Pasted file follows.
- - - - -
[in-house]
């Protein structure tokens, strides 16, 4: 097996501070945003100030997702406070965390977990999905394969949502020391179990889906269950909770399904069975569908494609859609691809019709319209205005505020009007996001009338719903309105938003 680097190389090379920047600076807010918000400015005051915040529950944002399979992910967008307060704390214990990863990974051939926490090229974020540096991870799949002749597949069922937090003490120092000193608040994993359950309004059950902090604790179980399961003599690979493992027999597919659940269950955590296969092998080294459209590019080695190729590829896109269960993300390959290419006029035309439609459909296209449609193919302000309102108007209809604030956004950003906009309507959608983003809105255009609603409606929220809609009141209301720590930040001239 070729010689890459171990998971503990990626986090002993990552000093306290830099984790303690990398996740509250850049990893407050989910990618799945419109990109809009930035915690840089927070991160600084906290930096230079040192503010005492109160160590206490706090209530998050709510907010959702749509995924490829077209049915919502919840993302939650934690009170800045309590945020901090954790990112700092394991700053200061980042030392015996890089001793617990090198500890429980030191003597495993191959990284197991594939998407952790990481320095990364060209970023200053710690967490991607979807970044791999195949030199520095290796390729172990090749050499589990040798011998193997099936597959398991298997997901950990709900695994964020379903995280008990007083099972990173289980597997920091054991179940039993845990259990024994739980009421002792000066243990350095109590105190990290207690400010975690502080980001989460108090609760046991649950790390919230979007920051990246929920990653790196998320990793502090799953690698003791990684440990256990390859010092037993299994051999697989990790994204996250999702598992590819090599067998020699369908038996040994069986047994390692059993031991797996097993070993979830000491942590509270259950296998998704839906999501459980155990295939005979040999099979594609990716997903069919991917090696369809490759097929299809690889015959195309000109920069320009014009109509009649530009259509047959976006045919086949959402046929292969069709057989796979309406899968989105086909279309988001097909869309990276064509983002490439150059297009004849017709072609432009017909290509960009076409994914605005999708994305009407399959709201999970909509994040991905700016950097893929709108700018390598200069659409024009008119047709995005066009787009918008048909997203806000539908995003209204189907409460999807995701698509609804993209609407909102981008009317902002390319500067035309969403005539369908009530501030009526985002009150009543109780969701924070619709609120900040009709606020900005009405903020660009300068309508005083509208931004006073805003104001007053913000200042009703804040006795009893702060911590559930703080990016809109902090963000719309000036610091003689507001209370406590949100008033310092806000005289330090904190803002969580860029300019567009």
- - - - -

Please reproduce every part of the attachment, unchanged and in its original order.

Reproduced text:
[in-house]
């Protein structure tokens, strides 16, 4: 097996501070945003100030997702406070965390977990999905394969949502020391179990889906269950909770399904069975569908494609859609691809019709319209205005505020009007996001009338719903309105938003 680097190389090379920047600076807010918000400015005051915040529950944002399979992910967008307060704390214990990863990974051939926490090229974020540096991870799949002749597949069922937090003490120092000193608040994993359950309004059950902090604790179980399961003599690979493992027999597919659940269950955590296969092998080294459209590019080695190729590829896109269960993300390959290419006029035309439609459909296209449609193919302000309102108007209809604030956004950003906009309507959608983003809105255009609603409606929220809609009141209301720590930040001239 070729010689890459171990998971503990990626986090002993990552000093306290830099984790303690990398996740509250850049990893407050989910990618799945419109990109809009930035915690840089927070991160600084906290930096230079040192503010005492109160160590206490706090209530998050709510907010959702749509995924490829077209049915919502919840993302939650934690009170800045309590945020901090954790990112700092394991700053200061980042030392015996890089001793617990090198500890429980030191003597495993191959990284197991594939998407952790990481320095990364060209970023200053710690967490991607979807970044791999195949030199520095290796390729172990090749050499589990040798011998193997099936597959398991298997997901950990709900695994964020379903995280008990007083099972990173289980597997920091054991179940039993845990259990024994739980009421002792000066243990350095109590105190990290207690400010975690502080980001989460108090609760046991649950790390919230979007920051990246929920990653790196998320990793502090799953690698003791990684440990256990390859010092037993299994051999697989990790994204996250999702598992590819090599067998020699369908038996040994069986047994390692059993031991797996097993070993979830000491942590509270259950296998998704839906999501459980155990295939005979040999099979594609990716997903069919991917090696369809490759097929299809690889015959195309000109920069320009014009109509009649530009259509047959976006045919086949959402046929292969069709057989796979309406899968989105086909279309988001097909869309990276064509983002490439150059297009004849017709072609432009017909290509960009076409994914605005999708994305009407399959709201999970909509994040991905700016950097893929709108700018390598200069659409024009008119047709995005066009787009918008048909997203806000539908995003209204189907409460999807995701698509609804993209609407909102981008009317902002390319500067035309969403005539369908009530501030009526985002009150009543109780969701924070619709609120900040009709606020900005009405903020660009300068309508005083509208931004006073805003104001007053913000200042009703804040006795009893702060911590559930703080990016809109902090963000719309000036610091003689507001209370406590949100008033310092806000005289330090904190803002969580860029300019567009």